Surplus Military Equipment Safeguards Police Lives at Standoff

Surplus Military Equipment Safeguards Police Lives at Standoff

By Stephen Owsinski

Despite the naysayers who believe “scary” surplus military equipment provided to America’s law enforcement agencies ought to be banned forever, one of the latest barricaded subject standoffs illustrates the usefulness of armored apparatus, especially protecting cops extraordinarily well while they defuse situations.

In the San Carlos Park community in Lee County, Florida, a 63-year-old man started raising cain.

“Sheriff Carmine Marceno and members of the Lee County Sheriff’s Office Special Operations Unit responded to a home in San Carlos Park this afternoon in reference to a barricaded subject. At the end of the incident, deputies took the suspect, David Auger (DOB 08/11/1958), into custody and charged him with Aggravated Assault on a Law Enforcement Officer,” a sheriff’s office spokesperson reported.

Once again, as previously reported, the top cop in his jurisdiction suited up and was elbow-to-elbow with his special operations deputies serving on the SWAT team, taking care of business on the frontlines.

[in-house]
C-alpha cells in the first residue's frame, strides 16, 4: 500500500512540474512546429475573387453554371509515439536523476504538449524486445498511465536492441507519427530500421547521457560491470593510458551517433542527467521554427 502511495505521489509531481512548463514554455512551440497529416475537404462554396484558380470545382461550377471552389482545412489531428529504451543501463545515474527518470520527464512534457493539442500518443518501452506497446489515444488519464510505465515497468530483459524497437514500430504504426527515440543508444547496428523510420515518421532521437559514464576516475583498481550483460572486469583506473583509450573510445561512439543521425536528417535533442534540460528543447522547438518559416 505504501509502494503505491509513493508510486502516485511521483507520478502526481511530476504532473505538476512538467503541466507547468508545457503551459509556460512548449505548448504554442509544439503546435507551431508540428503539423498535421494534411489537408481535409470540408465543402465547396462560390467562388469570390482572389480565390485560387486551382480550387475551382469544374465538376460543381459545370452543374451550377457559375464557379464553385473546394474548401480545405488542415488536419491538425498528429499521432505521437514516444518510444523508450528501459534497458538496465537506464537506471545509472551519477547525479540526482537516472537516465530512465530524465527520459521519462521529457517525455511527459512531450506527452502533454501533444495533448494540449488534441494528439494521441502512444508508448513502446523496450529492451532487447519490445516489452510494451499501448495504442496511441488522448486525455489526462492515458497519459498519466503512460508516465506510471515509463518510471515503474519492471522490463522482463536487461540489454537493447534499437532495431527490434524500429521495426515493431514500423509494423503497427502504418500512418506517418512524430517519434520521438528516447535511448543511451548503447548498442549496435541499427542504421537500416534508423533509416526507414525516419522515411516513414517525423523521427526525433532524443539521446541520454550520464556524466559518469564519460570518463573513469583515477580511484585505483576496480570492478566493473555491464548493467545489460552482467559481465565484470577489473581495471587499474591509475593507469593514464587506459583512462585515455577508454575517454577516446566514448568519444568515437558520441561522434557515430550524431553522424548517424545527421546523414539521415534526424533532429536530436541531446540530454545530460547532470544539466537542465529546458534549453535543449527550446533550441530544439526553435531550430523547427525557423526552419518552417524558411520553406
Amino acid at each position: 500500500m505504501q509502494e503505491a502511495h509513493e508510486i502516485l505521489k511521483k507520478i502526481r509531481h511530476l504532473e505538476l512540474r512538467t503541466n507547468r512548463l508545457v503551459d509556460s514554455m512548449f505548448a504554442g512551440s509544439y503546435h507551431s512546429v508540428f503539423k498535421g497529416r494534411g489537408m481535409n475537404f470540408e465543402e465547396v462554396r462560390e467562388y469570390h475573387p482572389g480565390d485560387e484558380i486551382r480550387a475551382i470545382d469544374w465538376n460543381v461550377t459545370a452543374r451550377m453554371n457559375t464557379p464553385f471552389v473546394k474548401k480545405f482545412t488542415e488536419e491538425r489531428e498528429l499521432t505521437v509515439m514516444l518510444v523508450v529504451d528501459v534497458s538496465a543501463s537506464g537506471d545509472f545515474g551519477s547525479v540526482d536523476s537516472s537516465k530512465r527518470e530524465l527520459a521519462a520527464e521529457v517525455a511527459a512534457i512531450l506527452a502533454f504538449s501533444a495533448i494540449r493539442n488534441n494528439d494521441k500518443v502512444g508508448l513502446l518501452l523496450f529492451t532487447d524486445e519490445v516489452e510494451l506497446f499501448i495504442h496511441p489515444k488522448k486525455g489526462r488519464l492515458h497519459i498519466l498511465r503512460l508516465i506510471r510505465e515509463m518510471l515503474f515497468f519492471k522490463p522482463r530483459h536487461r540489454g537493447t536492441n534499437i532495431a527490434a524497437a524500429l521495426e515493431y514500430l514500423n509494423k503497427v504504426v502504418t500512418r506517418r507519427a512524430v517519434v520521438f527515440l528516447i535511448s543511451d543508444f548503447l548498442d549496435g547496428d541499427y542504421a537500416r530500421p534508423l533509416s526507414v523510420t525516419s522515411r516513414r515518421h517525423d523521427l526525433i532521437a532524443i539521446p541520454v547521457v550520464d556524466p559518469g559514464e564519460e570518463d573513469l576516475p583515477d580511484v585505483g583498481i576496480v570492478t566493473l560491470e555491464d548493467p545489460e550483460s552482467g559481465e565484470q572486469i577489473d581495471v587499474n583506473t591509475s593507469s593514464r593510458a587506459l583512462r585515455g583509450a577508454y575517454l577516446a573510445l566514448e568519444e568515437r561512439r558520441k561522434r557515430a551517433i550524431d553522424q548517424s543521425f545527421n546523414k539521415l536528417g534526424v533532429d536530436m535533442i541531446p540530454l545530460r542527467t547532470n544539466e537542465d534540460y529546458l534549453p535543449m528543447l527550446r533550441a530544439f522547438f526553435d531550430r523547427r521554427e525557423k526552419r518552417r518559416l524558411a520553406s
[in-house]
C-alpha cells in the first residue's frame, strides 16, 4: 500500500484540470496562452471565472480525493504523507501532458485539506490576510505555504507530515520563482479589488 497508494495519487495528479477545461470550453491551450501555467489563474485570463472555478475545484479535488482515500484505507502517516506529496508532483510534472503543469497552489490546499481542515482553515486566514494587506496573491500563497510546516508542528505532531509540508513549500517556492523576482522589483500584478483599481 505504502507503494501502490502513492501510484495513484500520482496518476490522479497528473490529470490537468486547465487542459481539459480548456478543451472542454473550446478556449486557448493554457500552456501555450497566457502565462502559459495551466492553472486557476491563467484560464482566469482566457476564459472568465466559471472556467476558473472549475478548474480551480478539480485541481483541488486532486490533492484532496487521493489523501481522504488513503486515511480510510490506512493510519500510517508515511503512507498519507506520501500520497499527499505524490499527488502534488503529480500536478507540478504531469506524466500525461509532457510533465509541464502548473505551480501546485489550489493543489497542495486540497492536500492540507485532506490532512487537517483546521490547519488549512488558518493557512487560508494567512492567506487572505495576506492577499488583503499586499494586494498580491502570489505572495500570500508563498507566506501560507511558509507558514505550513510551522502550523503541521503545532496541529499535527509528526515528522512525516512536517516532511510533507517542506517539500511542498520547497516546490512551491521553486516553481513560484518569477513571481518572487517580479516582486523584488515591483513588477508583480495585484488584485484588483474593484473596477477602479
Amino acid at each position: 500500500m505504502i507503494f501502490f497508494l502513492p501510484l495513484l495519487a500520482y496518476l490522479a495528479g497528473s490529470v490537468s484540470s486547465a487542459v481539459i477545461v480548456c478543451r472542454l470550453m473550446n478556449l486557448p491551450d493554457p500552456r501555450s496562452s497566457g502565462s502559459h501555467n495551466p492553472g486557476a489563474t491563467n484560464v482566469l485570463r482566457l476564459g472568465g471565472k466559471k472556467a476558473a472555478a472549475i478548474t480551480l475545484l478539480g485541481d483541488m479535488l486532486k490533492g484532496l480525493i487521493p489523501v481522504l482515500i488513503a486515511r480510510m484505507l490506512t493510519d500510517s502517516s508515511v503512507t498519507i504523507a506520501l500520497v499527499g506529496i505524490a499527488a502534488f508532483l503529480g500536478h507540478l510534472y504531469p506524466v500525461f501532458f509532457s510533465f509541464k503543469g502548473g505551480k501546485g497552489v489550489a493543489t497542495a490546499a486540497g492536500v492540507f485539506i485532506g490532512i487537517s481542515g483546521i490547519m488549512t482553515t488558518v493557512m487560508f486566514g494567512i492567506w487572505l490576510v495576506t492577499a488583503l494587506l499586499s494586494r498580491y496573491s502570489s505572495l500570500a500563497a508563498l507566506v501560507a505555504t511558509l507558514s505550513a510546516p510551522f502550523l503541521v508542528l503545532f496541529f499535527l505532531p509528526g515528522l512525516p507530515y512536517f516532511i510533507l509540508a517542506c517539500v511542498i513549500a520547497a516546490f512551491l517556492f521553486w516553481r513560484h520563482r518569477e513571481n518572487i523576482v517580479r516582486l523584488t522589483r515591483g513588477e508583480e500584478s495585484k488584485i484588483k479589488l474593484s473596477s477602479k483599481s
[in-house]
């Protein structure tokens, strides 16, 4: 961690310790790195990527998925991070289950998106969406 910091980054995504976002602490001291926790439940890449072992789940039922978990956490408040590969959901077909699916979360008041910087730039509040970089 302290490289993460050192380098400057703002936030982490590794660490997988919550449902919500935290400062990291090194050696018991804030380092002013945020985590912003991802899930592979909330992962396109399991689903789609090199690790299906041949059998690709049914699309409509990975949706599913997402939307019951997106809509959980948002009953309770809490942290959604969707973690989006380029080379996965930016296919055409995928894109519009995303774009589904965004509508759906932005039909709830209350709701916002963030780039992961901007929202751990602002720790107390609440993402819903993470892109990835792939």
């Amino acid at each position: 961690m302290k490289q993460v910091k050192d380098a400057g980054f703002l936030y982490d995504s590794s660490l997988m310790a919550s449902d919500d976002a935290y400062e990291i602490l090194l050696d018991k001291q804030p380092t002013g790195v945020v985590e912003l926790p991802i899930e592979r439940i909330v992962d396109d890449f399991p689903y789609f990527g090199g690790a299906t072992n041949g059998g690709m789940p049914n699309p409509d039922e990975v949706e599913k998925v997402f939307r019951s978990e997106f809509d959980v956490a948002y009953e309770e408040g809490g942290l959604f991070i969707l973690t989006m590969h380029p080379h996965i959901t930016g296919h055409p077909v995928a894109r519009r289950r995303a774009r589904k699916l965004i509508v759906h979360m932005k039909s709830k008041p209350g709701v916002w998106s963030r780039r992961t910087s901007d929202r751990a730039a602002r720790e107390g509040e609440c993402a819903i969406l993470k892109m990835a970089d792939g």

(Photo courtesy of the Lee County Sheriff’s Office.)

Why the special ops call-out? Citizens in the immediate area of a residence called the sheriff’s office after observing the home’s occupant baring all in public aka “indecent exposure.”

When patrol deputies arrived to address the suspect, he wanted things his way. Via the police report, the suspect “armed himself [with a knife and a screwdriver] and ran inside of the residence.” Deputies pursued.

“While attempting to leave out of the back of the home, Auger approached our deputies with a knife and threatened them. Auger eventually ran back inside of the home and barricaded himself, refusing to communicate,” the report indicated.

The makings of an armed barricaded subject were in play. Hence, the sheriff’s office Special Operations Unit was summoned. Besides tactical gear and the incessant training for instances such as this, crisis negotiators are ordinarily paired in such a volatile situation.

Generally, citizens in the immediate area are carefully ushered/evacuated. In the event the barricaded man was also armed with firepower and unloosed bullets, law enforcement deputies rolled out some fortified equipment to provide heavy protection against any potential fusillade. After all, the combatant already brandished sharp instruments against deputies, who is to say he doesn’t have one or more firearms in his household?